Industry waits as USDA implements the new price reporting system and works out the glitches.
Mandatory price reporting — once it is fully implemented — will help pork producers find the best markets to earn the most from their hogs, says Weldon Hall, assistant branch chief of livestock and grain market news for USDA's Agricultural Marketing Service (AMS).
“Producers can look and see how their hogs stack up against all others on quality and price and buying program,” he says. “They will be able to go to the matrix and compare their kill sheet data.”
Each of the regional market reports has a kill sheet matrix that uses backfat, loineye area and loineye depth to chart carcass prices.
The new system launched April 2. Fifteen of 90 total price reports (for all species) were available that day. The transition from the old voluntary reporting system to implementation of new computer technology at packing plants and AMS played a role in temporarily limiting information available to livestock producers.
As of mid-May, AMS had ramped up to 83 reports available on a regular basis.
Hall understands the frustration of producers trying to establish a price for their hogs during the transition period in April and the first half of May.
“Patience is difficult when they are trying to get out in the marketplace and establish a price,” he says. “They have to be patient. We want to have all the information correct first.”
U.S. Agriculture Secretary Ann Veneman has ordered an internal review of the system, due to inaccuracies in hog and cattle reports, which may have cost producers and packers millions of dollars.
In 1999, Congress passed the law authorizing mandatory price reporting. Under the law, pork packers who processed more than 100,000 hogs a year are required to report prices, types of contract and negotiated purchases and slaughter hog numbers twice a day to USDA. The reports include regional hog purchase and slaughter reports, national hog purchase, prior day slaughter, non-carcass premium and slaughter cost reports.
Agricultural economists expected the transition to mandatory reporting to take time.
“I'm not surprised by the slow start. In addition to having to change the way people — packers and market reporters — operated the computers, they also had to communicate,” says John Lawrence, Iowa State economist. “I imagine that there are several ‘bugs’ to be worked out of the system.”
Producers must remember that the new system is complex, and the old reporting system had been in place for decades, says James Mintert, Kansas State economist.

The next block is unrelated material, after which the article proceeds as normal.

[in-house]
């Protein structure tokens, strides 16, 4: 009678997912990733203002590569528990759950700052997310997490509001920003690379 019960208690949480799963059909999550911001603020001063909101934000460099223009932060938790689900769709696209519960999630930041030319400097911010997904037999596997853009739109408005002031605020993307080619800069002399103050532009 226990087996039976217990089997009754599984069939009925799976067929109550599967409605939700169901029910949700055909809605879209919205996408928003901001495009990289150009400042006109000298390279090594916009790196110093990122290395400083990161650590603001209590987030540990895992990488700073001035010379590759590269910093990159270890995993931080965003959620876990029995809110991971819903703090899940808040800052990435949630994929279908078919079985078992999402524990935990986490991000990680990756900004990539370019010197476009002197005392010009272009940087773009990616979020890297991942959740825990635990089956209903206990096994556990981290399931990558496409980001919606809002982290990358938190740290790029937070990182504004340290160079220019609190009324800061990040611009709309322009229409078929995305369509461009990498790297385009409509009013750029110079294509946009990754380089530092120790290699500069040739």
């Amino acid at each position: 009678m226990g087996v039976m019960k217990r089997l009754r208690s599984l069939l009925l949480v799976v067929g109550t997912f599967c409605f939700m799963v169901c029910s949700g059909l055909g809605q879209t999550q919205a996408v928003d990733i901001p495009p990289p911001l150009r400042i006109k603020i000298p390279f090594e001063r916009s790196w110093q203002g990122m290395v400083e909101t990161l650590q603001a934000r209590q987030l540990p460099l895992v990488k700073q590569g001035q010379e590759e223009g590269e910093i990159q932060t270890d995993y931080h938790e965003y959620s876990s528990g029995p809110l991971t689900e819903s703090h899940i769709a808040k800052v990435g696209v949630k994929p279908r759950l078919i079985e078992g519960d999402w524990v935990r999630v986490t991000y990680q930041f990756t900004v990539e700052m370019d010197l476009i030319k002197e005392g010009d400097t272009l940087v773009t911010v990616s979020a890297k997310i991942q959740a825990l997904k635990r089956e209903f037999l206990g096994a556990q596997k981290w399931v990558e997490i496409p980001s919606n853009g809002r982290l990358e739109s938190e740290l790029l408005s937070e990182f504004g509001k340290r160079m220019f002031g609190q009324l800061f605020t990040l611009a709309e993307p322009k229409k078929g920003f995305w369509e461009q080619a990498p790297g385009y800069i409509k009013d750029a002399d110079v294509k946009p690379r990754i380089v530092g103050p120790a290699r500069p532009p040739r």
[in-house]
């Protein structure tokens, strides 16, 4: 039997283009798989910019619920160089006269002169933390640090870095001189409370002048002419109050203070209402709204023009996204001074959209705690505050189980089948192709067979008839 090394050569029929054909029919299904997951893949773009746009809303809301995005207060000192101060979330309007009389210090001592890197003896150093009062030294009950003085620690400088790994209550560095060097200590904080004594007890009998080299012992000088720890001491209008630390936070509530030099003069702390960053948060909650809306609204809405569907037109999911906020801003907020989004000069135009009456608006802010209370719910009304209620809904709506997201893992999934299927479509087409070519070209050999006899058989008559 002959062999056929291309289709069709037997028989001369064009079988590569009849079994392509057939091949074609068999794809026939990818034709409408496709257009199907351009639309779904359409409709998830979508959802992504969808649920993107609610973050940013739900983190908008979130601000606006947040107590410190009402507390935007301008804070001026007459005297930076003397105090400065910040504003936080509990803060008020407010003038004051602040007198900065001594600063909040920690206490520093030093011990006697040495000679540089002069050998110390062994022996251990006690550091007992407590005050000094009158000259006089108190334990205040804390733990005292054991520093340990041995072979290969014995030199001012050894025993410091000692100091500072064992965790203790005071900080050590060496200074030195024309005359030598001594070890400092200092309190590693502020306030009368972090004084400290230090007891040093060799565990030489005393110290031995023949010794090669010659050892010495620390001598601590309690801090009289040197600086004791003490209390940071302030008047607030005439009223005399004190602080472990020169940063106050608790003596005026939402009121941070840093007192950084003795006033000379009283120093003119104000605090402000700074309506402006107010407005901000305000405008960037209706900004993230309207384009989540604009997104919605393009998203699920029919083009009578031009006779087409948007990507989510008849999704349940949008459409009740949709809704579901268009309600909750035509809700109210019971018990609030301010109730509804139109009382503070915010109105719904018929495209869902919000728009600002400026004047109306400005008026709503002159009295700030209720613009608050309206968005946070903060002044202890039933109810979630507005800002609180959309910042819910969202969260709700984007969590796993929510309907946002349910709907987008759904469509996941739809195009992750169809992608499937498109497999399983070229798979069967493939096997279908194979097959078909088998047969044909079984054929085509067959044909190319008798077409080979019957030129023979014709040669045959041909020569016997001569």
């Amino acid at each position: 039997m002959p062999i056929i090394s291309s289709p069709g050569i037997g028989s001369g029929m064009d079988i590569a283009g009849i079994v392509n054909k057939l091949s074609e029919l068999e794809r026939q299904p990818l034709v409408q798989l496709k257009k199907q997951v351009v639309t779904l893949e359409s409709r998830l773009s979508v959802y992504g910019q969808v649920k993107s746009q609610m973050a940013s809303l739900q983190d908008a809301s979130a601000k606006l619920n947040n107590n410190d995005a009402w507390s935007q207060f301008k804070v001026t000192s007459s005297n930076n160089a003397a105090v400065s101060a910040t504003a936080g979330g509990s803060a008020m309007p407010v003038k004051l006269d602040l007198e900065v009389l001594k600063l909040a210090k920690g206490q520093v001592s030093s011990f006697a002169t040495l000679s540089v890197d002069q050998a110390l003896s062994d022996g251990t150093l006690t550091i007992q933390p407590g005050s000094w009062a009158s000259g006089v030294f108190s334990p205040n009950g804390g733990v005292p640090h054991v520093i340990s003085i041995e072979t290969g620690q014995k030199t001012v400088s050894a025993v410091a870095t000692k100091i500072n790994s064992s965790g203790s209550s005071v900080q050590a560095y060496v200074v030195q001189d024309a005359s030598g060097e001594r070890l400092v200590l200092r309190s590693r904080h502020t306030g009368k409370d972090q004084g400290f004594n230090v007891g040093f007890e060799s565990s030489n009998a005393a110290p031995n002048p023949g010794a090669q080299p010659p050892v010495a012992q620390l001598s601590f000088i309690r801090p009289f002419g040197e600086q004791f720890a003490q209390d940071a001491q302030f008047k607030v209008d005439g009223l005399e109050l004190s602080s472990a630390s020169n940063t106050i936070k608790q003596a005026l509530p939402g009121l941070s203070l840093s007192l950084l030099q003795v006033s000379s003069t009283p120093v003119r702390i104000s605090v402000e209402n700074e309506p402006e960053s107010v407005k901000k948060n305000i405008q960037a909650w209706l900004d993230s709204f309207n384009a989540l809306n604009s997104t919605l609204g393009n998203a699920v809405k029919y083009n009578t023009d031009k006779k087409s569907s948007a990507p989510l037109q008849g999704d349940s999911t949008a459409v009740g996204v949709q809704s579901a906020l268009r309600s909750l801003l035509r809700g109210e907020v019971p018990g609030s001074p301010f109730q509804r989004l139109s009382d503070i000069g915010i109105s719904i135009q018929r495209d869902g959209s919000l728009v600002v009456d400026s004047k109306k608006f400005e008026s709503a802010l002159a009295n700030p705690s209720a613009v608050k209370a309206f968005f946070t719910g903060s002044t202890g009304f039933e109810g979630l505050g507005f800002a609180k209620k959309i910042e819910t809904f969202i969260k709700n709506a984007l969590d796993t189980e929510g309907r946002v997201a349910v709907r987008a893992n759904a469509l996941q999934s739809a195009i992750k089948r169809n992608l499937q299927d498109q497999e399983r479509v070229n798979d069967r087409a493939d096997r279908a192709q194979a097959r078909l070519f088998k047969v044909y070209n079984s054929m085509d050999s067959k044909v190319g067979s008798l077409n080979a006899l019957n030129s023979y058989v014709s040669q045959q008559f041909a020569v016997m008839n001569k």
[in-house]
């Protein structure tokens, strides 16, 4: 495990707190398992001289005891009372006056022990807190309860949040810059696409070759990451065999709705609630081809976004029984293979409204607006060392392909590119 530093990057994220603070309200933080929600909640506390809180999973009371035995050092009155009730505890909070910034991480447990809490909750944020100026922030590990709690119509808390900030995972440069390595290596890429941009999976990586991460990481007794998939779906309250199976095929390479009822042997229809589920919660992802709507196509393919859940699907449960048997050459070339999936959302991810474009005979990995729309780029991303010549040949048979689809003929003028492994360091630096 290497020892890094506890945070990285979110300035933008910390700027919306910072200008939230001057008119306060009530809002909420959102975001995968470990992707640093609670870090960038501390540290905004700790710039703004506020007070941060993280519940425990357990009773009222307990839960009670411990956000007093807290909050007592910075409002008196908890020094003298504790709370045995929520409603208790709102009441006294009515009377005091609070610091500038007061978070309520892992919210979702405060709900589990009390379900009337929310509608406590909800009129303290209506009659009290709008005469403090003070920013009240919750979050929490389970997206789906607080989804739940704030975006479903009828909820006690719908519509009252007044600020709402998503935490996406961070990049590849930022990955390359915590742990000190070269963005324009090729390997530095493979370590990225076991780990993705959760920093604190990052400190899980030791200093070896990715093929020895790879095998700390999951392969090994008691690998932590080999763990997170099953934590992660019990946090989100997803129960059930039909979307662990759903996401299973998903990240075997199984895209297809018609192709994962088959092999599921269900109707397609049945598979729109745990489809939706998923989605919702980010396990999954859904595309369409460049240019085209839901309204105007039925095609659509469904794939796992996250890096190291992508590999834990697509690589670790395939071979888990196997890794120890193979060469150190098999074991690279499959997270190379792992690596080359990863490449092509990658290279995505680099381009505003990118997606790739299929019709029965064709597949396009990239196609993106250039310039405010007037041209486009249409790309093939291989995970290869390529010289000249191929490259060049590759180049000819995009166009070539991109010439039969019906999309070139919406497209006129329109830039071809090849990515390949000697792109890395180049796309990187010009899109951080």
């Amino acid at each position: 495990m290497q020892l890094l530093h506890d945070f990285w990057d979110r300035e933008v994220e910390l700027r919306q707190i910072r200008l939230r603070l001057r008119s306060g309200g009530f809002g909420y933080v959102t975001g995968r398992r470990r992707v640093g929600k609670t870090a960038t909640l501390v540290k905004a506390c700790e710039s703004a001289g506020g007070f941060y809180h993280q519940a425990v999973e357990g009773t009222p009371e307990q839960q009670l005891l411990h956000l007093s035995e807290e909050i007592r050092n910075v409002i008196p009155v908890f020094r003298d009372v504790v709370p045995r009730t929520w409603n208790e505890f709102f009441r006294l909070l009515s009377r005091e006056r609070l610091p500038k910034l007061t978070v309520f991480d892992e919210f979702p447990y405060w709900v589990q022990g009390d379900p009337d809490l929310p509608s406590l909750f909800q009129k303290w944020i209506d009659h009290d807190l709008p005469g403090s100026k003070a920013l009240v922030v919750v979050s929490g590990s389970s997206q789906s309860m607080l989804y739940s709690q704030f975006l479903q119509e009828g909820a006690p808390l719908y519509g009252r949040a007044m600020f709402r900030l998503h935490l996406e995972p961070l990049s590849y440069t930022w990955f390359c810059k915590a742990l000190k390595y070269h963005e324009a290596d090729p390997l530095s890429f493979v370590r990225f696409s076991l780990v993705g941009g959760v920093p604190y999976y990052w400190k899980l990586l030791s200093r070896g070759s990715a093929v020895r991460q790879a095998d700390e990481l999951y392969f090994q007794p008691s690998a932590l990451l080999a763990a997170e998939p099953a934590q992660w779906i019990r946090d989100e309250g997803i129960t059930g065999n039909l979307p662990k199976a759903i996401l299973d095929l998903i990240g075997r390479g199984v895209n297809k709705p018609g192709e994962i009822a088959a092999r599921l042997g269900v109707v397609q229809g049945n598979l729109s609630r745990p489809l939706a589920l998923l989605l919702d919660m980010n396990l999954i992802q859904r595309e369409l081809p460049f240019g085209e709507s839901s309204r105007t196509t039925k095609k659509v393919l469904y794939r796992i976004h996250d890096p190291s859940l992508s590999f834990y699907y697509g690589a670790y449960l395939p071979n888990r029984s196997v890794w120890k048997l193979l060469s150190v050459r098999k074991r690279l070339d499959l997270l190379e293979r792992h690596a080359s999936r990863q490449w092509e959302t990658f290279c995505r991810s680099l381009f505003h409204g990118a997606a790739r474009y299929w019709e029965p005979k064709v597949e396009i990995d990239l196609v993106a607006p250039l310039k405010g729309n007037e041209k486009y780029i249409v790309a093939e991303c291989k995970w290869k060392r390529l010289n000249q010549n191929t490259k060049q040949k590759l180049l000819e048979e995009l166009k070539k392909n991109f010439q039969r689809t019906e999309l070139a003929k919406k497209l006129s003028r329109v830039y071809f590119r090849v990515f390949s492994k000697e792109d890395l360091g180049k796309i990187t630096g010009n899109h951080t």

“It's not surprising that there have been a large number of problems,” he says. “It appears that price information made available under the new reporting system will continue to evolve for some time.”
The new reports try to combine two important, but separate, market functions. The first is timely information on the direction of the market, which producers use to make marketing decisions. The second is very detailed information to make the market transparent and fair. The system combined the two functions and was set up to gather, summarize and then turn out detailed market information.
“I argued that we should separate the two functions and have timely superficial data throughout the day and very detailed, very complete data dumped to USDA overnight or over the weekend,” Lawrence says.
One of the mechanisms limiting information available to producers is the “3/60” guideline. The guideline restricts USDA from releasing information if fewer than three packers in a region report purchase and slaughter data, or if one packer contributes more than 60% of the data.
AMS is researching new options to replace the 3/60 rule, Hall says.
“We are looking at other statistical methods that would still protect individual packer confidentiality,” he says.
One of the options may be a 3/80 guideline (no information reported if fewer than three packers or if 80% of the data comes from one firm.)
“We are taking information where the 3/60 rule was used and studying it to see how many reports could be released under these guidelines,” he explains.
After they find the best option, AMS officials will have to get approval from Veneman and the Office of Management and Budget before changing the guideline. Hall could not estimate how long that process would take.
The confidentiality rule is not new. Lawrence finds similarity between the 3/60 guideline and USDA reporting guidelines for other data. “The Census of Ag data shows no data are reported for some categories — for example, county level data on broilers or laying hens in Iowa — even though we know there are operations of these types in a county,” he explains.
Steve Meyer, director of economics for National Pork Producers Council (NPPC), asks producers to allow AMS to fully implement the complete reporting package.
“This is a big system. Producers asked for this,” he says. “Everyone is working hard to comply with that law, and I think they are going to. We have to be a little patient about it.”